Don’t chase China market rebound as weak foundation attracts stock bears, JPMorgan says
- Investors should not chase high-flying Chinese stocks as market fundamentals are still weak, JPMorgan Private Bank says
- China’s softening stance on zero-Covid will be tested amid a flare-up in cases in southern Guangdong province, it said
“We would not recommend fundamental investors to chase this rally,” Asia investment strategists including Alex Wolf and Timothy Fung wrote in a report on Friday. “Momentum traders should set tight stop-losses given the technical nature of this rebound. Tactical traders are likely to lock in profits, while short-sellers will start rebuilding positions.”
The view may pour cold water on the market’s new-found optimism among analysts and money managers including Goldman Sachs and Allianz Global Investors. They offered bullish views on the market outlook even as official reports showed home sales and retail spending remained uninspiring this quarter.
“Fundamental investors could question policy effectiveness and refocus on China’s economic slowdown” according to the private bank, part of JPMorgan’s asset and wealth management division that manages US$3.8 trillion of client assets. Markets are likely to sell down again if expectations are not met in a few months, they added.
The private bank has a year-end target for the MSCI China Index of 50-53 versus 59 on Friday, suggesting some mild downside in the short term. The index jumped 4.2 per cent last week and Goldman predicts it will add another 19 per cent over the next 12 months, according to its report last week.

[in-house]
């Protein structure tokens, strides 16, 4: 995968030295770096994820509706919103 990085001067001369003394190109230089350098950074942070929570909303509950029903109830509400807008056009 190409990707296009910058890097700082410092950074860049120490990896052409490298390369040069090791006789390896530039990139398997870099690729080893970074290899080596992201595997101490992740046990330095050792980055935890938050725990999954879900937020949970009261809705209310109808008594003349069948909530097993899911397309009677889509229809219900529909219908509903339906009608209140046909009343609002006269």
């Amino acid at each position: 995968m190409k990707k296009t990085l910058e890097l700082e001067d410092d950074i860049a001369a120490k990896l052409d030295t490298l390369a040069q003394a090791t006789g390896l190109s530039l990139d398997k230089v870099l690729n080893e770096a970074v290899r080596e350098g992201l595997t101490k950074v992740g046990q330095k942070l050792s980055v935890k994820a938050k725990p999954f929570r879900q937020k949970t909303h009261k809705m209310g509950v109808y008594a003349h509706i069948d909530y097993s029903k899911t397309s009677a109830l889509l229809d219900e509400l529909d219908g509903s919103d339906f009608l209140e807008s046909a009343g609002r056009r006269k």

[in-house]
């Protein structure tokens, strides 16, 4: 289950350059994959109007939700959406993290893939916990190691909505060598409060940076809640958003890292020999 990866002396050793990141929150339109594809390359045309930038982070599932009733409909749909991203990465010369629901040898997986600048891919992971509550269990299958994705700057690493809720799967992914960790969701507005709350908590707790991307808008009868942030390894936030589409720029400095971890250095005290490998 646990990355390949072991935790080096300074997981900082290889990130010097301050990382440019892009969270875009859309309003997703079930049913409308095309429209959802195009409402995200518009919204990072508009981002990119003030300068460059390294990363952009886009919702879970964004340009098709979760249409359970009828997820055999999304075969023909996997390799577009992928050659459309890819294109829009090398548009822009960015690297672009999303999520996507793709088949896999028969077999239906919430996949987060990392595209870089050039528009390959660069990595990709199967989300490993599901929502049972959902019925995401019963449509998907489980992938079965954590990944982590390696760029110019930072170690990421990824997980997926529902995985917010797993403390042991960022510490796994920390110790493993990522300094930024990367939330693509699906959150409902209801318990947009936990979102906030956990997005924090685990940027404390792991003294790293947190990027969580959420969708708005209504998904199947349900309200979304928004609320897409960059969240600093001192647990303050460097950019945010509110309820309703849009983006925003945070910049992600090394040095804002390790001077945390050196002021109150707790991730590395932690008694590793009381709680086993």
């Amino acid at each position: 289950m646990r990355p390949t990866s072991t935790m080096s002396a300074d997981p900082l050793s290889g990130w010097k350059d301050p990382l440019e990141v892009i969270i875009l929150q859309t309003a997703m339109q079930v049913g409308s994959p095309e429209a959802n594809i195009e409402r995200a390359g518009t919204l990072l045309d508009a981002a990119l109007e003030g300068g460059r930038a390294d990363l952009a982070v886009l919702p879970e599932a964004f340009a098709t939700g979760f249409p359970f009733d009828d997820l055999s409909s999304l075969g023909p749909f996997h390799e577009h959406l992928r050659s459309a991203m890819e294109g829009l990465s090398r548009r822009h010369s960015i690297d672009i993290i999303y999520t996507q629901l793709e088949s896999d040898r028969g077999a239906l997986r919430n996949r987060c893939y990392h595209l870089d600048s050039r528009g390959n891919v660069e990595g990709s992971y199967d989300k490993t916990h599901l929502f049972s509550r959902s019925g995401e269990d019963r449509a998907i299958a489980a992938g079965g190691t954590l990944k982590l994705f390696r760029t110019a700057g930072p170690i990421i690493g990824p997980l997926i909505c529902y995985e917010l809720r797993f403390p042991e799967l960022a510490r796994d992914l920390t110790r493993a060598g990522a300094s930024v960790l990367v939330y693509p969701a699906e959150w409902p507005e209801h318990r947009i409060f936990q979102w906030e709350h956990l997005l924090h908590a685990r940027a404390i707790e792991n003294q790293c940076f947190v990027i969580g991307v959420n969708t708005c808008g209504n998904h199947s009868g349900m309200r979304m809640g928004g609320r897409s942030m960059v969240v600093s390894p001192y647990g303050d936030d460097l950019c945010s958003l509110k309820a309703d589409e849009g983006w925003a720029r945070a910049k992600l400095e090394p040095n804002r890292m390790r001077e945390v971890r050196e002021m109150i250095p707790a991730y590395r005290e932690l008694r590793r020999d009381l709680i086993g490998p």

The rollout of revised Covid policies has been “messy” on the ground, analysts at Beijing-based consulting firm Trivium China said in a report last week.
“Chaotic implementation of the new policy changes may ultimately spark more outbreaks, requiring extended lockdowns to contain them,” it said.
“In terms of the risks for the housing sector, it would take time for financial institutions to roll out support,” JPMorgan said. “Bad numbers will likely continue before they come into place. These measures are on supply rather than demand, so it’s difficult to gauge how effective they would be in stimulating home purchases.”
“The recent rebound is within our expectation and remains technical in nature, driven mainly by short covering,” JPMorgan strategists said. “We do not see long-only funds coming back to China meaningfully yet.”